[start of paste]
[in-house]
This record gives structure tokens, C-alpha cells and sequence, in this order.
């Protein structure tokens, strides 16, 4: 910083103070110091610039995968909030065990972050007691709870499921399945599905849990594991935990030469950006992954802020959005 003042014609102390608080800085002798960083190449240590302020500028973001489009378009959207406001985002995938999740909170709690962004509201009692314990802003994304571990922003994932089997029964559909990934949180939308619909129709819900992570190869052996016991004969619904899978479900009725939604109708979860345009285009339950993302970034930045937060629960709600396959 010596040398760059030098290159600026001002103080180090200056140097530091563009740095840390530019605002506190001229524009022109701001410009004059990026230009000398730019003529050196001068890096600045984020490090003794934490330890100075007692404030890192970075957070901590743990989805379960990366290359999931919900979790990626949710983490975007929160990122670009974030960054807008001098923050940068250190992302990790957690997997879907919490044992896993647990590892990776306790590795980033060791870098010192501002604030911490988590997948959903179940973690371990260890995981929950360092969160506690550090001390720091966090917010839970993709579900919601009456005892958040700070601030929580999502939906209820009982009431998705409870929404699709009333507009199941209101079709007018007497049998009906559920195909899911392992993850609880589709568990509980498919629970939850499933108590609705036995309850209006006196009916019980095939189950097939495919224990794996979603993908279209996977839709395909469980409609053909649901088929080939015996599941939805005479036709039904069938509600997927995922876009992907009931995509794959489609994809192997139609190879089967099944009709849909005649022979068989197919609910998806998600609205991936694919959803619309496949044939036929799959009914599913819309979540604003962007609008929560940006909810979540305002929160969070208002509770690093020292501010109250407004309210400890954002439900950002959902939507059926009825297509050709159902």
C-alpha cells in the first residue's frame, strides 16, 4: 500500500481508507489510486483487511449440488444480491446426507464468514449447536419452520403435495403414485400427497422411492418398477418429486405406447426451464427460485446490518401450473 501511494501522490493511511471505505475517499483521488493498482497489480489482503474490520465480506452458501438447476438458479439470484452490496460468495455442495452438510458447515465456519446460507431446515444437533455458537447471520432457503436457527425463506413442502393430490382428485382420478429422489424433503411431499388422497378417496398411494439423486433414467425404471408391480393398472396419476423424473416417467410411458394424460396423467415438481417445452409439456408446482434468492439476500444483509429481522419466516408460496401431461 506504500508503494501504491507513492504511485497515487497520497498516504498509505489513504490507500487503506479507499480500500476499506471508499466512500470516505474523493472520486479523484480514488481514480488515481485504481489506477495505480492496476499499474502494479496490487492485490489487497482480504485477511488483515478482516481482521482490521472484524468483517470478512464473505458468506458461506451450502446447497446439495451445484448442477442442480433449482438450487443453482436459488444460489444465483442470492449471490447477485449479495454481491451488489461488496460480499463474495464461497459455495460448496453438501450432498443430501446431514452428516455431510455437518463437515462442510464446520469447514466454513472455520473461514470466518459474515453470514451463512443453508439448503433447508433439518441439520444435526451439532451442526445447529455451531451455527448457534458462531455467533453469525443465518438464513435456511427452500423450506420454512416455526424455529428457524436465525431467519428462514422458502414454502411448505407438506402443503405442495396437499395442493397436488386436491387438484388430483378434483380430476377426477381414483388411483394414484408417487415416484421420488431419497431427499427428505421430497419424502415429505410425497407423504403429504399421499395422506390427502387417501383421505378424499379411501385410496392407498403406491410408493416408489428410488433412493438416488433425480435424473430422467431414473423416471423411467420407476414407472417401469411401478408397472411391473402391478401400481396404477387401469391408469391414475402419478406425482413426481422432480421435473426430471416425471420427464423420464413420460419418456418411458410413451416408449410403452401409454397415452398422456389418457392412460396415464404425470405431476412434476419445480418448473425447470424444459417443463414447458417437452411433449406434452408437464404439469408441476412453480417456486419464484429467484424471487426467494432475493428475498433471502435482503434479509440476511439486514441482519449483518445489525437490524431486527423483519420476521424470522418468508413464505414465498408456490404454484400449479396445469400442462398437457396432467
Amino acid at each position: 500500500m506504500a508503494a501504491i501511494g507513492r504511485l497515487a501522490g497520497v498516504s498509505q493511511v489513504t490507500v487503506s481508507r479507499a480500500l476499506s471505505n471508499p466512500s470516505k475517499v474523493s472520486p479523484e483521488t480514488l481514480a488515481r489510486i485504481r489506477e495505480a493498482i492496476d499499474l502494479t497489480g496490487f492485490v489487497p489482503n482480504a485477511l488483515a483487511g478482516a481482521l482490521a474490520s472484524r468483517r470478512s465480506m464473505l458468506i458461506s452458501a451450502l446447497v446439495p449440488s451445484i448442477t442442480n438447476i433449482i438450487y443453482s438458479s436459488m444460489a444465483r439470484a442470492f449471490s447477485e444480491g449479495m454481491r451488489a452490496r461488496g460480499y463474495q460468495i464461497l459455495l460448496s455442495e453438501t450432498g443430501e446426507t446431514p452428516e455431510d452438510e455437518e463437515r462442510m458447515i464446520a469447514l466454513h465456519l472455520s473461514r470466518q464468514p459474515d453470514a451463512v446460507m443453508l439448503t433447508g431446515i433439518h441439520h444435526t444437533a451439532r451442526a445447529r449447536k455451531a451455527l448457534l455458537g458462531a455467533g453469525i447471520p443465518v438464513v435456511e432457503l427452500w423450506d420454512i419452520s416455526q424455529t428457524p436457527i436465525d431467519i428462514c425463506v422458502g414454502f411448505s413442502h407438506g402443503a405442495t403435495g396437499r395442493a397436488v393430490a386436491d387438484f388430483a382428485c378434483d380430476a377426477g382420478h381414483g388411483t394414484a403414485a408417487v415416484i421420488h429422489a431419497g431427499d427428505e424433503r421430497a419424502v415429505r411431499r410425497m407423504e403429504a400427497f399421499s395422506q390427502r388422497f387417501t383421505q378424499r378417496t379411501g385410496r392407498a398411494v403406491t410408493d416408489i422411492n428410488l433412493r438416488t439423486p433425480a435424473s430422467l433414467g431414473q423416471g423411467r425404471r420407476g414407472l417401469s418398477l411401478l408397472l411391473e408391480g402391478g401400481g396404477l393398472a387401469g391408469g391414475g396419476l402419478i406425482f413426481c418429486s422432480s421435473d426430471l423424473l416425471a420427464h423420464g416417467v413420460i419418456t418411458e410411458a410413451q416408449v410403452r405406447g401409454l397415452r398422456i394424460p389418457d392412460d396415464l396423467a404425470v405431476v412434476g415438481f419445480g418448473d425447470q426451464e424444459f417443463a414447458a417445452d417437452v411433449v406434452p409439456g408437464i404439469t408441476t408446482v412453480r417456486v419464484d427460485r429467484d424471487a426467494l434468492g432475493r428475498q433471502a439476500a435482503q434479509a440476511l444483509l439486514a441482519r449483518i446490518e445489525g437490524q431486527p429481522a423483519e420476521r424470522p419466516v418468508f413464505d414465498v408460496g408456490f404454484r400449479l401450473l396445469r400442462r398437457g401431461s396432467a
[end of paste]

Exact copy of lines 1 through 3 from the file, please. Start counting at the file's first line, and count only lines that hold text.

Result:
[in-house]
This record gives structure tokens, C-alpha cells and sequence, in this order.
């Protein structure tokens, strides 16, 4: 910083103070110091610039995968909030065990972050007691709870499921399945599905849990594991935990030469950006992954802020959005 003042014609102390608080800085002798960083190449240590302020500028973001489009378009959207406001985002995938999740909170709690962004509201009692314990802003994304571990922003994932089997029964559909990934949180939308619909129709819900992570190869052996016991004969619904899978479900009725939604109708979860345009285009339950993302970034930045937060629960709600396959 010596040398760059030098290159600026001002103080180090200056140097530091563009740095840390530019605002506190001229524009022109701001410009004059990026230009000398730019003529050196001068890096600045984020490090003794934490330890100075007692404030890192970075957070901590743990989805379960990366290359999931919900979790990626949710983490975007929160990122670009974030960054807008001098923050940068250190992302990790957690997997879907919490044992896993647990590892990776306790590795980033060791870098010192501002604030911490988590997948959903179940973690371990260890995981929950360092969160506690550090001390720091966090917010839970993709579900919601009456005892958040700070601030929580999502939906209820009982009431998705409870929404699709009333507009199941209101079709007018007497049998009906559920195909899911392992993850609880589709568990509980498919629970939850499933108590609705036995309850209006006196009916019980095939189950097939495919224990794996979603993908279209996977839709395909469980409609053909649901088929080939015996599941939805005479036709039904069938509600997927995922876009992907009931995509794959489609994809192997139609190879089967099944009709849909005649022979068989197919609910998806998600609205991936694919959803619309496949044939036929799959009914599913819309979540604003962007609008929560940006909810979540305002929160969070208002509770690093020292501010109250407004309210400890954002439900950002959902939507059926009825297509050709159902």